Life on the Move

Several pieces of large furniture left our house today. It’s okay. We’re moving. We have to be out by June 24th, the closing date of the sale of our house. The rooms are starting to look different. We are making progress! The two sofa sleepers we own left today, as did half of the “dog’s couch.” We only have one piece of furniture the dog is allowed to be on and she knows it. Half of it left today, but half was kept for her security and comfort. It’ll be one of the last pieces to go.

Today, I did some weird stuff. I went through a stack of recipes I had saved and put the ones I still wanted in my recipe box. I opened one of the three cedar chests I have. Inside, I found the three dolls my mom made when our boys were young. These will be kept. The memory foam mattress that was kept on top of them will be tossed. This opens a large wooden box, made of solid cherry and maple wood, to store things I want to keep.

Dolls my mom made our boys when they were young. © Carol Labuzzetta, 2022.

Weird Stuff Tells Who I Am

Also, inside the box was a plaque with a monarch painted on the front. I forgot I had this piece of art. It will be coming to the lake with us and I’ll display it there. I placed it in a box that is becoming weirder by the day. In it is a stack of jewelry-making books, the last book I read that I really liked, a book on learning to play the ukelele, and a reference book on depression glass. It is a weird box of stuff. But, the common theme is that they all have something to do with who I am.

Weird Box of books and a plaque. © Carol Labuzzetta, 2022.

Jewelry Books

Although 99% of my jewelry creations come from an idea of my own, it doesn’t mean I don’t like books on the process of jewelry making or to use as a prompt for an idea. Some of these books I put on eBay. Others I will keep. The nice part about making jewelry is that it evolves.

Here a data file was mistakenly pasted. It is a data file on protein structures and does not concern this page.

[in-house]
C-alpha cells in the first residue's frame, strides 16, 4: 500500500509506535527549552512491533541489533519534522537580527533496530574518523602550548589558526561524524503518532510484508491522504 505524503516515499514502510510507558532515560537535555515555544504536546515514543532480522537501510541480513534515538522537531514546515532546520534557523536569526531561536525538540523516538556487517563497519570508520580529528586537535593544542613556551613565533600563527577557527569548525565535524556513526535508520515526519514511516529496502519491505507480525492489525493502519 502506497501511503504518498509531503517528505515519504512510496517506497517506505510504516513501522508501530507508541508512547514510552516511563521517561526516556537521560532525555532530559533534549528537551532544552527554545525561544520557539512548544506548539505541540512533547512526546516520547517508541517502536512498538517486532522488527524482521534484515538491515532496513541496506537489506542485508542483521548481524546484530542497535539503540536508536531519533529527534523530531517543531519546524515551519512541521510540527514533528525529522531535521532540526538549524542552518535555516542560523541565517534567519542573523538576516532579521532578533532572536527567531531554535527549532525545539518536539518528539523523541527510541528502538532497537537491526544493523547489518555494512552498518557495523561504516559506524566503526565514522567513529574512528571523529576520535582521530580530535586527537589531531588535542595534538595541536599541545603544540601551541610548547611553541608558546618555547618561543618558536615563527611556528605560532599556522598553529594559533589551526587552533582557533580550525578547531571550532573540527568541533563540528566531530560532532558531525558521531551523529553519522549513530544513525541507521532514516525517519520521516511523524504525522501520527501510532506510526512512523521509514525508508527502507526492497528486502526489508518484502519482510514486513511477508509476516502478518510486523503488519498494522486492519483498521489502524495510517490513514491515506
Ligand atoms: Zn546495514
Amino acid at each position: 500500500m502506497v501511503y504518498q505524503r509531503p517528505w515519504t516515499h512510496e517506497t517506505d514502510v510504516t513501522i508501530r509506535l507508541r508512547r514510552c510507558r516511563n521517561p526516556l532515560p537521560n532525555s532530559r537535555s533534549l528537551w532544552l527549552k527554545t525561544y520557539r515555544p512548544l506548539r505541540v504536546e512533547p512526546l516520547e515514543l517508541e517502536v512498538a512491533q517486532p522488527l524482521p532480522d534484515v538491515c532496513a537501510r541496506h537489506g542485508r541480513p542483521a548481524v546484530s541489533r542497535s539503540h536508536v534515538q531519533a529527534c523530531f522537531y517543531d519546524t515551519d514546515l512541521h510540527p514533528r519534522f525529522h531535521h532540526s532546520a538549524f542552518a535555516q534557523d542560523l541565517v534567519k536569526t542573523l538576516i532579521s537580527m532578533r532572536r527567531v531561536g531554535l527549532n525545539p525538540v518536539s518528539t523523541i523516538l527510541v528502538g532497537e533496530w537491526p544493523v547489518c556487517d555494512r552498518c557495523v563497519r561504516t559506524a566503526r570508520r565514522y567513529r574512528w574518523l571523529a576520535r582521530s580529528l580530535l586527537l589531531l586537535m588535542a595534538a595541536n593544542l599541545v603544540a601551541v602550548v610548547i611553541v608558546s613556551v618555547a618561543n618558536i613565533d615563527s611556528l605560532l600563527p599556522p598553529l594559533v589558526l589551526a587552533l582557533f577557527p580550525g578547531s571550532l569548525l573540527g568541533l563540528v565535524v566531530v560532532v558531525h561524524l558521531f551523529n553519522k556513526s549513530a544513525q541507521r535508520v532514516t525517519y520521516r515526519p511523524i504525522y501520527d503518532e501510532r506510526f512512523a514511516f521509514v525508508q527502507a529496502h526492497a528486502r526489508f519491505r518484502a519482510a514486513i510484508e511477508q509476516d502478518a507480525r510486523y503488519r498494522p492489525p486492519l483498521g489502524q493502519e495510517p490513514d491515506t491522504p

Depression Glass Reference Book

I have a large tote full of depression glass teacups and saucers. They are in a variety of patterns and colors. I collected them in the past (distant past) due to an influence from my mom who also collected depression glass – her collection is sugar bowls and creamers. Although I like these, I’ve never, ever used them. I had an idea to do a tea party with some friends and use them but the idea passed because of the COVID-19 pandemic. Now, I just want to get rid of them. I have to get them out to look at them. The book might help me price them, but it is outdated. I mainly saved it for the pattern name and year it was produced. This is very pretty glassware but seen as how I’ve owned it for over 20 years, and I’ve never used it, it’s time to let it go. I’ll let you know in a future post what I do with it.

Blue depression glass cup and saucer. ©˙ Carol Labuzzetta, 2022.

And then, when I progressed to my closet later in the day, I found three years of newspapers that I did with Writers’ Circle students. This will be the topic of my post tomorrow. So, stay tuned!

Moving is stressful. There is no doubt about it. But, I’m beginning to think it’s like childbirth. I don’t remember much of our previous moves and probably won’t remember this one, years from now. We moved from a 1912 Federal Period house that we completely gutted and renovated to Wisconsin in 1999. Our first house here was in a brand new development and sold by the realtor who lived in it. I loved that house because it was more “me.” It was a traditional two-story with an open foyer and three levels of living. But, when we were done having kids, we wanted more land than our .66 acre gave us in our first Wisconsin house. We looked and looked, finding our current house in 2007 on the street where our boys went to school. It was built in 2006 and was being sold with the 3.25 acres it sat on. The minute we walked in, I knew I wanted to live in this house. The view of the coulee out the living room window was stunning and it captured my heart. During the 16 years we’ve lived here, we built our timber frame cabin in the Northwoods of Wisconsin. It was a slow and steady build. We now have a house to go to while we decide on what to do with our 15-acre lot in a nearby town. Through it all, things have gone smoothly. The seamless progression tells me that we are doing the right thing.

There is no doubt I’ll miss this house. But, we are ready to make this move. And, so, we are.

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